Bowden turns down Woolmer umpiring appeal
Billy Bowden has dismissed Bob Woolmer's suggestions that the umpires were "subconsciously" pressured by Australia's appealing and crowds, while John Buchanan believes that the comments are offensive. But Waqar Younis and Mark Richardson supported the theory of Woolmer, whose reasearch showed close calls went 29-6 against Pakistan during their recent tour.
Bowden, who stood in two of the Tests and four VB Series matches, said that he didn't care if one or eleven players appealed. "It doesn't worry me, and neither does the crowd because I've made my decision before they get excited," Bowden told Wellington's Dominion Post. "I haven't got a problem with any team and every team has a right to appeal. Australia don't really appeal, they expect it, it comes with confidence, but it doesn't change the way I rule on things." Bowden said he had a great series and received good feedback about his performances.
Waqar, a Channel Nine commentator, told the Brisbane Courier-Mail that there were some really poor decisions in the one-day matches, and most of them went against Pakistan. Woolmer said that his side was denied five times in the first final, and a sixth in the first over of the second when Adam Gilchrist was hit in front.
"I don't think [Woolmer] is wrong, though I am not sure about his counting," Waqar said. "These decisions that went against Pakistan should be checked properly. The ICC should look at why they have been done. One or two are part of the game, but to get the amount that went against Pakistan ..."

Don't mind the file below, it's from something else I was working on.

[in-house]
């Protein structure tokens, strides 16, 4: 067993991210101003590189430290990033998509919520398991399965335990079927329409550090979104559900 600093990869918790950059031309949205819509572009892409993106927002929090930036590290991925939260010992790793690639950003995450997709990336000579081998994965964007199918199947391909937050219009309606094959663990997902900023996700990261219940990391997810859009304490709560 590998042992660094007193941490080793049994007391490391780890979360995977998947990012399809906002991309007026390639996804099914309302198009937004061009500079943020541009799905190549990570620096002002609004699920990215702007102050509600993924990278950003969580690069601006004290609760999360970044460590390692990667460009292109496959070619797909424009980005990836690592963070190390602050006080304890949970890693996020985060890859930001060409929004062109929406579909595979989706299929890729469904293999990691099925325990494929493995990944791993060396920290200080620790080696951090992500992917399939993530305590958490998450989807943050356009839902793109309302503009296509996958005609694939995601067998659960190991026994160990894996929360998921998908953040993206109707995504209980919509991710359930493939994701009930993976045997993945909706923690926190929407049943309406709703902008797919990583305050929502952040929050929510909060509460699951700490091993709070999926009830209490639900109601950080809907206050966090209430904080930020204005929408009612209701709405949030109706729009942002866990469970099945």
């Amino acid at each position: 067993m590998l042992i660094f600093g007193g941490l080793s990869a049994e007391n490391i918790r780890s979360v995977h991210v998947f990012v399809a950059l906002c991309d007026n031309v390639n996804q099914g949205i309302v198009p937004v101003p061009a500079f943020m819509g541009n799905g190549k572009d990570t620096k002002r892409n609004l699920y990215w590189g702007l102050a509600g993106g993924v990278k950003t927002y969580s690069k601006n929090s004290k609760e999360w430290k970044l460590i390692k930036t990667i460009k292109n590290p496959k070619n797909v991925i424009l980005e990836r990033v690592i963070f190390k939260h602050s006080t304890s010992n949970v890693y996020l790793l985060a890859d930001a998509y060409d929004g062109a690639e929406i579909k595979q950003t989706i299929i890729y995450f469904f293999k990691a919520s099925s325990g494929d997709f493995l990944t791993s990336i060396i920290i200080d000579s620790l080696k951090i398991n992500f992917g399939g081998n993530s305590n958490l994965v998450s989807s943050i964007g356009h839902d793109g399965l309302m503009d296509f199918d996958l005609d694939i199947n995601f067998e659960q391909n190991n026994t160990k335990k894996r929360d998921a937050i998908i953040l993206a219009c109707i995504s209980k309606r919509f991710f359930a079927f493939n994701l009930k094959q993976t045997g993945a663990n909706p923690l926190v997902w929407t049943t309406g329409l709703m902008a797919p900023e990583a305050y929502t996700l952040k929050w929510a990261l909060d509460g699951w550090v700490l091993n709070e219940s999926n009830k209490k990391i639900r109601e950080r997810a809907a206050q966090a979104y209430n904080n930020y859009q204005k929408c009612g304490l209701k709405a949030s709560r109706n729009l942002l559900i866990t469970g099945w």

The Pakistan Cricket Board has asked the ICC for two neutral umpires in one-day matches, which would bring limited-overs games into line with Tests. Woolmer also said that he would consider training his players to appeal after watching Australia convince the umpires with theirs.
Buchanan, the Australian coach, told AAP that the umpires had the right to be offended by Woolmer's verdict. "He needs to be careful in what he says," Buchanan said. "At the end of any game the focus always tends to be on the one or two decisions that may have gone against a side, but we need to accept that umpires are having to make a huge number of decisions every game and we can't expect them all to be right."
Buchanan said that there were procedures to deal with problems such as excessive and intimidating appealing. "The referee and umpires would have stepped in immediately if that was the case," he said. "They would be in their rights to have an objection to the suggestions being made. For someone who has been in such a senior position [at the ICC], I would think certain individuals would take a very dim view of some of these comments."
Richardson, who retired after the two-Test series against Australia in November, said that the Kiwis were upset by close decisions favouring the home side during the tour. "We felt things went against us when we were over there, and I think the same will occur here," Richardson told the Dominion Post. "The Aussies are very good at putting pressure on the umps. Shane Warne's the best, he will talk and talk."
Richardson said that the standing of the player also counted in the umpire's mind. "They are revered over there, and it's hard for the umpires not to get carried away by the environment they are in," he said. "They love their cricket, that is why they are umpiring, but they too can become in awe of the team."
He also said Adam Gilchrist tried to "burgle" batsmen and raised the statistic that he had never been dismissed lbw in a home Test. "You see the way Gilly throws the ball in the air," he said. "He tends to play on his walking, his honesty, but he still tries to burgle anyone and everyone. We couldn't get Gilly and it gets to you. You hit him in front, you don't get it and it does your head in." Gilchrist did not respond to Richardson's comments.